Christ is said to be given as Head over all things to the church. He is head of the church as the husband is head of the wife. Colossians 1:18; 1 Corinthians 11:3; Ephesians 1:22, 4:15, 5:23. We learn clearly from the messages in Revelation to the seven churches that the local churches were separate, independent bodies (independent of each other), having no common head in this world, but each one looking to Christ as her head. The wisdom of this is manifest when we view the sad havoc which has resulted from departing from this God-ordained church independence.
It was the first departure which brought woe, persecution and the blood of the martyrs in its trail. Had church independence never been violated, had there never been a temporal head established, and under that a combination of churches, the unholy union of church and State could never have been effected. There must first be established a head of the churches with whom the head of the State could negotiate. This mystery of iniquity began to be made manifest under Constantine. When it was accomplished, then and there the churches which went into the combination and acknowledged another head ceased to be the churches of Christ, for he is head of the church. The great apostasy, with all its long train of evils, was, and is, the result. The entering wedge of this great evil was, too much regard for church and too little regard for Christ. Until they disowned Christ by acknowledging another head they were churches of Christ; when they disowned him they were no longer his bride, but as a woman who has left her husband and borne allegiance to another man.
Before this departure they were separate, independent bodies, as Baptist churches are to-day. In a short space of time the whole scene was changed and the great bulk of them had cut the cords that bound them to their head, and the few who were loyal to him, the remnant whose names were written in the book of life, who would be true to Christ though the dearest earthly ties must be severed, were denounced as heretics, and the scenes of bloody persecution began. Now, if such changes could be wrought in so short a space of time, among those that, up to the time of their working, were the churches of Christ, is there not danger that we may repeat their history? Are we more infallible than they were? Though we may be right to-day, ecclesiastically and doctrinally, is there any guarantee that, as a whole, we will so continue? If we were right fifty years ago, does that prove that we are right to-day, in those matters in which there may have been slight changes in the last fifty years? If there be tendencies, slight though they may be, to drift from apostolic landmarks, would it not be well to look after the "little foxes?"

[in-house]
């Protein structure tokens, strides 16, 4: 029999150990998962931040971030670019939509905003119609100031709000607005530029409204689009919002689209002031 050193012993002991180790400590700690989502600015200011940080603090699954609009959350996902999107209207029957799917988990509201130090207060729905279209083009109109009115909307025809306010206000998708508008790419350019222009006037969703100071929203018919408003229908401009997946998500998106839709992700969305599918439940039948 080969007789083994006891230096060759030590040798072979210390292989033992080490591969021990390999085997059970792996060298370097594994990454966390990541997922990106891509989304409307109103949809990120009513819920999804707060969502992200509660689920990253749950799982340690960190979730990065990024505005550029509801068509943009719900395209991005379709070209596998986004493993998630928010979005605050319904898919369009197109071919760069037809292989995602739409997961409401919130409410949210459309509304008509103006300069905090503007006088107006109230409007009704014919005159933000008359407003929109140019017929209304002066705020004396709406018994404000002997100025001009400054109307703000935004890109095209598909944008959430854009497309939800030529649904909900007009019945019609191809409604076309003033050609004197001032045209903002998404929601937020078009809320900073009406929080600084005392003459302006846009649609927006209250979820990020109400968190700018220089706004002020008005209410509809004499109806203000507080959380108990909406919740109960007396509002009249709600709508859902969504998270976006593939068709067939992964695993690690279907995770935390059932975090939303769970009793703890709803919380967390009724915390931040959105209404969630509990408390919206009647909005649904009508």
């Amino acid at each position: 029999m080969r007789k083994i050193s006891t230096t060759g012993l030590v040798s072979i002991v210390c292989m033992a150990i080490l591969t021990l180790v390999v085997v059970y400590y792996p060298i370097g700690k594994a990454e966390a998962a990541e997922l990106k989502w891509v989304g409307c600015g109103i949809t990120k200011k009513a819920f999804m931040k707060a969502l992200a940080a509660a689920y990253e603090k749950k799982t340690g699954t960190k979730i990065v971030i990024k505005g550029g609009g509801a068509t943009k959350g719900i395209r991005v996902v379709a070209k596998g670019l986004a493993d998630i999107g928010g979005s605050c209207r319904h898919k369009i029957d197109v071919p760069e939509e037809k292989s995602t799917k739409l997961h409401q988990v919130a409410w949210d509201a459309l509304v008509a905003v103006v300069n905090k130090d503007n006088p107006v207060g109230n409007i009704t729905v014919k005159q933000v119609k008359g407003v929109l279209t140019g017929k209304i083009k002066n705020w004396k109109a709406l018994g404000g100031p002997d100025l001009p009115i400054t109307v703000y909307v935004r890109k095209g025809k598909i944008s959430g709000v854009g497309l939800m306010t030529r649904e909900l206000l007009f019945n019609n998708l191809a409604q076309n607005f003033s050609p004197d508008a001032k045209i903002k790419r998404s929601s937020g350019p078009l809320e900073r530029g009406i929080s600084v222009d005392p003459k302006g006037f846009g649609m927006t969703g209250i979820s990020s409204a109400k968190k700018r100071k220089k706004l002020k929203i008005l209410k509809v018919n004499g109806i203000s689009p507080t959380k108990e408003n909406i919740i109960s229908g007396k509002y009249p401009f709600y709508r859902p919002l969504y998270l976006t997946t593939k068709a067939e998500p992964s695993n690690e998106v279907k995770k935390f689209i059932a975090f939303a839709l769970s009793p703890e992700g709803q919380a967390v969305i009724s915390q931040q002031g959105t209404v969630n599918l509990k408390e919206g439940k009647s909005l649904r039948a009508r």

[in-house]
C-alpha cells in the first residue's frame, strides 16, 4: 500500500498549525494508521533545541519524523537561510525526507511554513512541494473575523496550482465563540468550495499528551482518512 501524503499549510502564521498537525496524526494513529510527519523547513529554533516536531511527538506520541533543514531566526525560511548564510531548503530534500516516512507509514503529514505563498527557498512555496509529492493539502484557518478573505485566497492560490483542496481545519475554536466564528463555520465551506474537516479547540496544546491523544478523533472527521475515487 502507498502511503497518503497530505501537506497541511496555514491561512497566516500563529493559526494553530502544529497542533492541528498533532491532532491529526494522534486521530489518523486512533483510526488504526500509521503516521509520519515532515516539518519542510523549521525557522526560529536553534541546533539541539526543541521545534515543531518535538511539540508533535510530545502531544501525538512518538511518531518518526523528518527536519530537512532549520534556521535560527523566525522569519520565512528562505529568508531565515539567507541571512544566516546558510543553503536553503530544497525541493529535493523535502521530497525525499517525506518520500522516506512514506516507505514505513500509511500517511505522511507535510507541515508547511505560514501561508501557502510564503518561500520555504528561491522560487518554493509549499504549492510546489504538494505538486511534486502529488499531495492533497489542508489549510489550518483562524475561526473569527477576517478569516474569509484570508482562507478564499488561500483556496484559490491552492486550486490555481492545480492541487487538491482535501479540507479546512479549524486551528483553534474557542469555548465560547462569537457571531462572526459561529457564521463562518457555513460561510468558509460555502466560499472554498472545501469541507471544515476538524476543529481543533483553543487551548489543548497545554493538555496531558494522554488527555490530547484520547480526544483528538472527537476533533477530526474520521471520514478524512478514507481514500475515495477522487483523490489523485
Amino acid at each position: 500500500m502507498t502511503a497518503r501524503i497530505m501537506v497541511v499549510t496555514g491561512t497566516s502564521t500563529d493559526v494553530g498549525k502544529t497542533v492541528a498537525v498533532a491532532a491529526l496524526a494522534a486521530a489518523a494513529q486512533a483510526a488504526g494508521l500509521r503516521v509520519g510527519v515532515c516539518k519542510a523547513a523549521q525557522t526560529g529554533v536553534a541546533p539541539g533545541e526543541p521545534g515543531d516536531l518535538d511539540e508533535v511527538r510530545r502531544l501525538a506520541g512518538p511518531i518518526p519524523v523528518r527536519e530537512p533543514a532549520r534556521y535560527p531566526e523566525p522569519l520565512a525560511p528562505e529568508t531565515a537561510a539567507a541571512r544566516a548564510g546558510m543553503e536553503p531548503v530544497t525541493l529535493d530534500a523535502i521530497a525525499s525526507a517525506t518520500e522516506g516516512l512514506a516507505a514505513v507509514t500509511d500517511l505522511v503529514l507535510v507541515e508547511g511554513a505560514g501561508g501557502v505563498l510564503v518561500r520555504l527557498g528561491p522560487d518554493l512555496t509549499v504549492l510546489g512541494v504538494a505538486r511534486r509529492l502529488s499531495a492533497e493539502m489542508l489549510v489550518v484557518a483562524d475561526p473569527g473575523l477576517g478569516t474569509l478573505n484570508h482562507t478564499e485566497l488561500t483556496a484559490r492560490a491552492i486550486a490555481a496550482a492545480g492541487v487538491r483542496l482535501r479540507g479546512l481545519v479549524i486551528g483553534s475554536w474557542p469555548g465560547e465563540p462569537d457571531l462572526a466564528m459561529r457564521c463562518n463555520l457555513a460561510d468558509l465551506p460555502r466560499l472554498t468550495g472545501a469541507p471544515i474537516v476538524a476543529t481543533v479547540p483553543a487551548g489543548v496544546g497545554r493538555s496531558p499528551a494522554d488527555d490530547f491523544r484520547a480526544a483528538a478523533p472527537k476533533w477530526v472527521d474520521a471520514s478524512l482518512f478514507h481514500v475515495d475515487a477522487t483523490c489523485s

We believe that there are such tendencies, and it is the purpose of this journal to call attention to them. We believe that they exist in doctrine and in practical operations and polity, and be it understood that no denominational lash nor public frown, fear, favor or affection shall deter us from speaking out our views, in loyalty to Christ, on these points as they may arise for discussion in our columns.
Christ is said to be, not only the head of the church, but the head of every man; on which account Paul taught that the brethren should follow him only as he followed Christ. Here we have INDIVIDUAL independence. Each man must be loyal to Christ, independent of every other man. Is this un-Baptistic? If so, let it be so. It is scriptural and that is enough. But we claim that this is eminently Baptistic. It is a Baptist's boasted freedom under Christ. It is the freedom for which the priest-ridden, fettered souls of earth are longing, and if we would encourage them to throw off the yoke, let us not throttle freedom of thought and speech as to the teachings of God's word, and let us bind no man's conscience and thereby defeat our own aims and dispute that which we ourselves teach. It is ours to teach the world loyalty to Christ, and independence of the dogmas of priest or church. Let us be consistent. Thai, man is not fit to be a member of a true Baptist church who would not sacrifice his church relationship before he would surrender one syllable of his honest convictions. When we lose sight of church and church teachings, when we lose sight of Paul, Apollos and Cephas, and all are for Christ, then will we be one in all matters essential. To-day, if church teachings were lost sight of, and all denominations, or rather, the individuals of all denominations, should assert the right of Jesus Christ's freemen, then would the Christian world be one; believing in one Lord, holding one faith and one baptism. God speed the day. Yet there is a responsibility upon each individual member to the church of which he is a member. This responsibility is clearly defined by the Word of God. If the individual and the church should differ in matters vital to church fellowship, of course the church cannot surrender, nor can the individual surrender if it is a matter of conscience. If it is a matter in which conscience is not involved, he should surrender. In other words, each individual member of a church should be loyal to his church, so long as he can do so without being disloyal to Christ. It is not often that a Baptist church can be found which would lord it over an individual's conscience.
[From M. T. Martin, Theological and Doctrinal Views as Found in his Editorials, 1894. Scanned and formatted by Jim Duvall
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